You can buy the soundtrack on iTunes here.
Familiar Rahman sounds abound in the anthemic Nenjae Yezhu, complete with that signature scale change in the second half. But the orchestral grandeur (particularly the strings) and ARR’s own rousing rendition ensure that the song works as it should. Sonapareeya has its appeal built around the nifty arrangement elements like the processed naadaswaram hook (played by Thiru Murthy whom I previously heard in Ranjit Barot’s Bada Boom, and MK Nataraj) but otherwise fails to make a lasting impact despite the talented Haricharan and Javed Ali leading the vocals (along with Nakash Aziz, and Sofia Ashraf who does a rap cameo). Not sure what Sonapareeya means, but it gives the feeling of a non-Tamil word and seems awkward. I Love My Africa, which might well have been a sly tribute by Blaaze to the land he grew up in, stays true to its title both in terms of orchestration and lyrics. The song however fails to deliver much beyond the functional value.
It is in the remaining four tracks where Maryan’s music really hits the mark. While the naadaswaram and African music fail to take the song all the way in the previous two instances, in Kadal Raasa Naan Rahman brings the two together with an awesome bass riff to create an addictive product. Yuvan Shankar Raja may not be the best singer in town, but he does a pretty decent job here in his debut playback for ARR. Yenga Pona Raasa features little else apart from Shaktisree Gopalan’s soft crooning and Keba Jeremiah’s guitar, and do they nail the song or what?! The nearly one minute stretch from 1:42 is my favorite bit. The best two of the soundtrack both feature the brilliant Vijay Prakash. Innum Konjam has some lovely interplay of strings, accordion and ghatam (played by Umashankar Vinayakram, son of Vikku who had featured in Rahman’s Jana Gana Mana album as well) in a folksy setting, backing the impeccable rendition by Vijay and Shweta Mohan. And Naetru Aval which is my current favorite, has Vijay joined by another equally talented singer Chinmayi Sripaada, both of whom do a splendid job on their part (get a strong feeling that there is a second male singer too). The arrangement is once again stunning – the soft strains of piano and accordion, the soaring violins, a slight hint of sarangi(surprisingly short bits) in a couple of places, the subtle use of chorus – beautiful combination.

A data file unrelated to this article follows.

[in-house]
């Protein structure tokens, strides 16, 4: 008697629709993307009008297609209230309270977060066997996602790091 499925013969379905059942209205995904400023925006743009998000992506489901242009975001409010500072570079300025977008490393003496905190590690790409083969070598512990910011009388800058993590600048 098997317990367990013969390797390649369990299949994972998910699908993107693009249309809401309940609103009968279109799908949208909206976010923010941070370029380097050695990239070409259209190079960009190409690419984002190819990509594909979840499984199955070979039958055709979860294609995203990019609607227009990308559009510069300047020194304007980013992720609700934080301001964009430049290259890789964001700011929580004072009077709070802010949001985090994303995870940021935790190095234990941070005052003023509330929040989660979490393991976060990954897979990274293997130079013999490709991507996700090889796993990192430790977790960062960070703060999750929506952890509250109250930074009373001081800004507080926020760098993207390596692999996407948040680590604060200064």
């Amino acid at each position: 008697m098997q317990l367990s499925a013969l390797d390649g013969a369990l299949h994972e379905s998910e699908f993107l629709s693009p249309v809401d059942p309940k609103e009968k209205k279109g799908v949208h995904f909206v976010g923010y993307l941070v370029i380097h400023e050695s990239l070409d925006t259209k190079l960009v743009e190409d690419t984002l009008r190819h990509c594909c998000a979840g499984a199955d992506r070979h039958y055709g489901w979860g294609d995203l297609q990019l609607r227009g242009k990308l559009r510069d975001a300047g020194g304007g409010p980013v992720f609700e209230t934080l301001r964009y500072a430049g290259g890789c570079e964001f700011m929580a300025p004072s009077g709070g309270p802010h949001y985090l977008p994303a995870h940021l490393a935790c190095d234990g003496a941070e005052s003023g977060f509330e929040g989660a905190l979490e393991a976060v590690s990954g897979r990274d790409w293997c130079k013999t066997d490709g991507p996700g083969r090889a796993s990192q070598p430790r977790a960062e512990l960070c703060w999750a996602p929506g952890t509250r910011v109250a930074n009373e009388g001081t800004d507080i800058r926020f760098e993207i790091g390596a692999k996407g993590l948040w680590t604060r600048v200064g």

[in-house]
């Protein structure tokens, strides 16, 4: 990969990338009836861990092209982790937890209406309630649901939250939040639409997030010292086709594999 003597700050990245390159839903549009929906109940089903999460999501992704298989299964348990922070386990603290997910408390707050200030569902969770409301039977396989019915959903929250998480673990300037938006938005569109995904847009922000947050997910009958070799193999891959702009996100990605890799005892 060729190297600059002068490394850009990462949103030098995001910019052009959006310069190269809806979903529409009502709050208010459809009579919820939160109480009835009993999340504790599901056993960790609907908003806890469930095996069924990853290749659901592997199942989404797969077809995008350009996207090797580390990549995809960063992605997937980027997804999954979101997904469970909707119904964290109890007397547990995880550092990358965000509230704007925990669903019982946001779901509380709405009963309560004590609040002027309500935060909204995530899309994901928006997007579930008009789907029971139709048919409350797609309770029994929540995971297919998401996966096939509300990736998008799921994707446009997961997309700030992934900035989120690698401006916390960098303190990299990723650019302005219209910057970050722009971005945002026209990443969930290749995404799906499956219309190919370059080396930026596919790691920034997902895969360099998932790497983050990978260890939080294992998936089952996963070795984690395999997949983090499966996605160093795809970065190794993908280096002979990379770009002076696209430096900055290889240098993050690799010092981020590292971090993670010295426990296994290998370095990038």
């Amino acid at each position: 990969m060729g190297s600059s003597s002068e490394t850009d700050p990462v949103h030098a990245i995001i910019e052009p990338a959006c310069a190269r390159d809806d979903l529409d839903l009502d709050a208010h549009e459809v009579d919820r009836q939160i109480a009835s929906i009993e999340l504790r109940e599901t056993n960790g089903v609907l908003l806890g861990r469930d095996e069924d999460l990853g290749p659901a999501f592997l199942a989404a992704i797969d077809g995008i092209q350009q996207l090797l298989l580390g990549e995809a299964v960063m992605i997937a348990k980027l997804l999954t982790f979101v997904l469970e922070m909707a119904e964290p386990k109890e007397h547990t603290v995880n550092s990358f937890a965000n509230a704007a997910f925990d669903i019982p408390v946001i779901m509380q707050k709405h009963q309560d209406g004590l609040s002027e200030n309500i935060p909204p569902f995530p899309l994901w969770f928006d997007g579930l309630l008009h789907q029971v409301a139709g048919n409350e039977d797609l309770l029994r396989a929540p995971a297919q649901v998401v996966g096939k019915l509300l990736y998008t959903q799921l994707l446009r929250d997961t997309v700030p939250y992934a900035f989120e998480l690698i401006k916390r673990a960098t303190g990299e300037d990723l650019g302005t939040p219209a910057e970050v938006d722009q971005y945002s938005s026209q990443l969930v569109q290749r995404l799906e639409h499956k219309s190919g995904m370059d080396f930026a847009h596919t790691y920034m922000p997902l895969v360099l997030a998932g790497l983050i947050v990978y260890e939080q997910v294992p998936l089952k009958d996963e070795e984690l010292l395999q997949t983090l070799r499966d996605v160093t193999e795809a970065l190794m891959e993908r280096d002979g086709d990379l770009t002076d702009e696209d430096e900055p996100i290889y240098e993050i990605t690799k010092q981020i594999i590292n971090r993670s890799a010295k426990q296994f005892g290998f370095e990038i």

Maryan. Definitely not on par with A R Rahman’s previous soundtrack that had similar settings, but at least a couple of songs are here to stay.
Music Aloud Rating: 8/10
Top Recos: Naetru Aval, Innum Konjam, Yenga Pona Raasa